Have you ever heard the term, “dry drunk?” It sounds funny, doesn’t it? How can someone who is not drinking still be a drunk? The answer may surprise you.
Alcoholism Is Not Just About Drinking
Alcoholism is about more than just drinking. Some people can stop the activity on their own and get on with their life. Unfortunately, this is not the reality for most people with a drinking problem. They need help to stop drinking.
When an alcoholic stops drinking, are they cured of their problem? No, they aren’t. If taking away an addict’s drug of choice doesn’t cure them, there must be more to the disease of alcoholism than drinking.
What Is a Dry Drunk?
A “dry drunk” is a colloquial term often used to describe a person who has stopped drinking alcohol but has not addressed the underlying issues, attitudes, and behaviors associated with their addiction. In other words, a dry drunk is someone who is abstaining from alcohol but still exhibits the negative patterns of thinking and behaving that were present when they were actively addicted.
Someone is a dry drunk if they have stopped drinking but still behave in the same types of dysfunctional ways they did when they were drinking. Someone who is behaving in this way is also at high risk for a relapse.
Signs & Symptoms of Dry Drunk Syndrome
Someone who is a dry drunk may experience one or more of the following signs and symptoms:
Thinking about good times associated with alcohol
The dry drunk thinks constantly about drinking and how good it felt. Even though there were negative experiences associated with alcohol use, the person focuses only on the good times.
Irritability and anger
There may be feelings of anger about having to “give up” drinking and never being able to drink like a “regular” person. Without alcohol to act as a buffer to deal with everyday stresses and the expectation that people in the dry drunk’s environment should comply with their wishes, the person experiences conflict, which escalates the anger.
Things need to happen right away for someone who is a dry drunk. A person in this state doesn’t want to wait for anything.
Impatience and the need for instant gratification may lead to impulsive acts as a way to deal with strong emotions, stress, or restlessness. The person will likely ignore the consequences of their actions.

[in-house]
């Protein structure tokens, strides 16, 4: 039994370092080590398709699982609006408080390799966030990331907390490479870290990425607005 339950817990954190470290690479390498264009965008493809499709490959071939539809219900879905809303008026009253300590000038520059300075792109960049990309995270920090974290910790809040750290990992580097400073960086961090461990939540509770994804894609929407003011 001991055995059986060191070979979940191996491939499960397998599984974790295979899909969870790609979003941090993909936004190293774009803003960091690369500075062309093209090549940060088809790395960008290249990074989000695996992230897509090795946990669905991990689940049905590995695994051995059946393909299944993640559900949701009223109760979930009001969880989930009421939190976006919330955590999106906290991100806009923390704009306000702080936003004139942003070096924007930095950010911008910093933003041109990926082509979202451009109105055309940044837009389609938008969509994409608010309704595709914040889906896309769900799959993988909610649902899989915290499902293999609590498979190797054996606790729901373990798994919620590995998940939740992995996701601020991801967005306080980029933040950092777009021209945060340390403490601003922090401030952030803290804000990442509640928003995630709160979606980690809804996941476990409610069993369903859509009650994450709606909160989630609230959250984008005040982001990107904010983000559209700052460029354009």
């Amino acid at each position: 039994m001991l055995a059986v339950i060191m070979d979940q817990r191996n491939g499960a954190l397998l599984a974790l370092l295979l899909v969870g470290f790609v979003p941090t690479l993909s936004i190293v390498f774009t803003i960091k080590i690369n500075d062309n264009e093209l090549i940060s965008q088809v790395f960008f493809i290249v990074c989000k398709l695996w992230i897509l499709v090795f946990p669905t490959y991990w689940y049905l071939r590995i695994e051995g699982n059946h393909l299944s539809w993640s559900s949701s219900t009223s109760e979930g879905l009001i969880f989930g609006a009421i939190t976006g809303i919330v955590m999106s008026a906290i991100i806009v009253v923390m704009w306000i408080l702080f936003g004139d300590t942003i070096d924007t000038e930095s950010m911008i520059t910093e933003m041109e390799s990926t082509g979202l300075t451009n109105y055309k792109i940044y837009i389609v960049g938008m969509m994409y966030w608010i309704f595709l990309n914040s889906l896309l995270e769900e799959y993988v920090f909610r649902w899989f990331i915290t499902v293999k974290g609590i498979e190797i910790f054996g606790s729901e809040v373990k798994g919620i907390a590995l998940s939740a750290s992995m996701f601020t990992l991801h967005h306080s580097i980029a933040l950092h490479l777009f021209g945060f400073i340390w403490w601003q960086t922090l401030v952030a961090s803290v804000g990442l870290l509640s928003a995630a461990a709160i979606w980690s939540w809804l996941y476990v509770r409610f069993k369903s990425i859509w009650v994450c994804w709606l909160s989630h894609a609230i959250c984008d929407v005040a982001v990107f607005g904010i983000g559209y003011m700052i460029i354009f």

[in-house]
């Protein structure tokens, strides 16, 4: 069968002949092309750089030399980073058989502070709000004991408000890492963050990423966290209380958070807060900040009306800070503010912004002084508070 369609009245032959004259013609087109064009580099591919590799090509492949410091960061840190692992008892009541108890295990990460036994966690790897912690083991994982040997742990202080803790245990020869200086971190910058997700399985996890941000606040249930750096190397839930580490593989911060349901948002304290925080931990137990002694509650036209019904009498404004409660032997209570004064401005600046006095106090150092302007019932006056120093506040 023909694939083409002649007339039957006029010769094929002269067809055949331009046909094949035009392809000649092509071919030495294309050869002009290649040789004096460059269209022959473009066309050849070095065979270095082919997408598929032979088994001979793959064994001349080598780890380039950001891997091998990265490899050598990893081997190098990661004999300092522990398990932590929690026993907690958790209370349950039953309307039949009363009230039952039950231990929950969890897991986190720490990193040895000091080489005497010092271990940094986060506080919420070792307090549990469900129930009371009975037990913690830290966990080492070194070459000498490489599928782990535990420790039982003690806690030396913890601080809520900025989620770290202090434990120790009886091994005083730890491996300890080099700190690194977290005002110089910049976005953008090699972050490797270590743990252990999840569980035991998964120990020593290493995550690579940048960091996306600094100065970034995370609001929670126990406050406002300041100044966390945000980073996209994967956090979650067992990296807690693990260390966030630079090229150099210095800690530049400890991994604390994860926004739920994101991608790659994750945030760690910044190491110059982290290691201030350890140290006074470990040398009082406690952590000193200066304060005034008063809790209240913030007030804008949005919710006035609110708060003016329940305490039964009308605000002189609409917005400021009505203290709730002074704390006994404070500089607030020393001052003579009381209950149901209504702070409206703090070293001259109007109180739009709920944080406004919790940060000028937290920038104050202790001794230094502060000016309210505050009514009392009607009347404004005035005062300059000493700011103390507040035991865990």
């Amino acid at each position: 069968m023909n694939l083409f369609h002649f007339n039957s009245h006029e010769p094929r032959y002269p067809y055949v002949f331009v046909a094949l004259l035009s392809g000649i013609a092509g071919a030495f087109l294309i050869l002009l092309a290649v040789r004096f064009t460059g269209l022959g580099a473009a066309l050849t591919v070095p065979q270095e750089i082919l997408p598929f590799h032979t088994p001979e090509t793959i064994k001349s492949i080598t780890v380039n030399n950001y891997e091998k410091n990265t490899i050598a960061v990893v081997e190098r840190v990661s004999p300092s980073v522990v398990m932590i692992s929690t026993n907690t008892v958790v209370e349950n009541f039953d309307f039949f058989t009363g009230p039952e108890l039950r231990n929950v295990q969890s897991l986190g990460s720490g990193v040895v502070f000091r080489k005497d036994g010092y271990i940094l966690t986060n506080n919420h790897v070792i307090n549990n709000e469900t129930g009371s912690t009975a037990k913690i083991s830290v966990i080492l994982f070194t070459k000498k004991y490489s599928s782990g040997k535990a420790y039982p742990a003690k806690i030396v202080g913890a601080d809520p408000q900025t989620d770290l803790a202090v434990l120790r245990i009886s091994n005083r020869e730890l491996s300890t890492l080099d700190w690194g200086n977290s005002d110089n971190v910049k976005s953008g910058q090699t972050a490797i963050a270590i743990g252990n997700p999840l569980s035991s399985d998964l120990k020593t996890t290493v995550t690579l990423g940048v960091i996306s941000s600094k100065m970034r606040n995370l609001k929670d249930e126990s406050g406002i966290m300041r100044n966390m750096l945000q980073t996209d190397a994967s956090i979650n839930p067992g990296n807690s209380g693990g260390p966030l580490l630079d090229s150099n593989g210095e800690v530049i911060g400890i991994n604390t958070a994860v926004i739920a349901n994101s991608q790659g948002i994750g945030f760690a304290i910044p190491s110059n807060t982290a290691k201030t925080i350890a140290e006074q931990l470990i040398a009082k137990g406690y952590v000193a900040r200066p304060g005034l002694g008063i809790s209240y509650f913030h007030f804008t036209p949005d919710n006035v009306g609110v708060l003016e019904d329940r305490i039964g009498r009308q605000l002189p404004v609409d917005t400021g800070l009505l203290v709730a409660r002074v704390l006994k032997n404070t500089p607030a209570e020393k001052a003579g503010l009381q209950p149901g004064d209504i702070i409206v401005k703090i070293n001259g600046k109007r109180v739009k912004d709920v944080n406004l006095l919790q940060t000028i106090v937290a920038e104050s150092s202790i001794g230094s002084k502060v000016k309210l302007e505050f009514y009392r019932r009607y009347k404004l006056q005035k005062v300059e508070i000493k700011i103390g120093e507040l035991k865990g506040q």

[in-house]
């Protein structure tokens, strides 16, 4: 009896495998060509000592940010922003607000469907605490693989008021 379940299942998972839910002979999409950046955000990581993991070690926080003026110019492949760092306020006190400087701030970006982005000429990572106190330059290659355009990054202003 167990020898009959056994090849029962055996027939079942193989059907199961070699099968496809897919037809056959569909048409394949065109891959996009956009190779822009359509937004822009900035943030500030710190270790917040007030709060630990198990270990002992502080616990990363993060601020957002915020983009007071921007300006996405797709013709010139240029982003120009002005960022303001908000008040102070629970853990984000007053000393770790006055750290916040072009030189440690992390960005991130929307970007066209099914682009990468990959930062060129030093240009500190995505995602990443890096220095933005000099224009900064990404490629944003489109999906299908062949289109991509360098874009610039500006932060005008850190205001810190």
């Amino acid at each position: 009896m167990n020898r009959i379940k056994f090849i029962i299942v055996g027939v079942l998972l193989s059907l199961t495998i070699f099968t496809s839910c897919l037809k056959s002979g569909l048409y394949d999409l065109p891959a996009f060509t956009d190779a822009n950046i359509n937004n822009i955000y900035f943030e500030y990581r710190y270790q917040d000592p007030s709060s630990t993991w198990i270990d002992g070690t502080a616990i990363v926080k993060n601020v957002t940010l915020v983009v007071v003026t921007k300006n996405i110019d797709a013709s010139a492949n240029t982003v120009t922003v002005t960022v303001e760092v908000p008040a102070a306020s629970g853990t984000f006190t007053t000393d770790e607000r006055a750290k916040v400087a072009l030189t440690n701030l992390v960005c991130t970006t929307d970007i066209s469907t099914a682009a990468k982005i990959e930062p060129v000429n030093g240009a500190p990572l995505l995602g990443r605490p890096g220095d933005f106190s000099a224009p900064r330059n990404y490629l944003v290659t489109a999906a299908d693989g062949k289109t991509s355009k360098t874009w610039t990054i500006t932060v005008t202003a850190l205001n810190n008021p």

A dry drunk may deny that they need to make permanent lifestyle changes going forward. They may tell themselves that they are fine and don’t need any further help.
Sense of overconfidence
A dry drunk may feel as though they can start drinking again without becoming addicted to alcohol. They may tell themselves and those around them that they can “handle it this time.”
What to Do if a Loved One Is a Dry Drunk
A dry drunk may have stopped drinking, but they haven’t received alcohol abuse treatment. That person is still carrying around whatever underlying reason made them turn to alcohol initially. They haven’t learned any new ways to deal with life stressors instead of taking a drink, done any work to improve their self esteem, or healed broken relationships left in the wake of possibly years of alcohol abuse.
The only thing that has changed is that the person has stopped drinking. Their alcohol use hasn’t been replaced by something more positive. Unless something new is put in place to balance what is being given up, the person who was using alcohol is setting themselves up for a relapse. It won’t be because they weren’t trying or because they are a bad person; it will be because they didn’t have the right kinds of tools in their tool box.
Talk to your loved one about the situation. Tell them you are pleased that they have stopped drinking but that you still have concerns. Use specific examples of incidents you have observed to point to an issue that can be addressed in treatment (impulsivity, romanticizing drinking, irritability, angry outbursts, etc.). Offer to help your loved one find a treatment program where they can get an assessment.
Get Help for Dry Drunk Syndrome
English Mountain Recovery offers alcohol treatment programs for severe or long-standing addictions.
By Jodee Redmond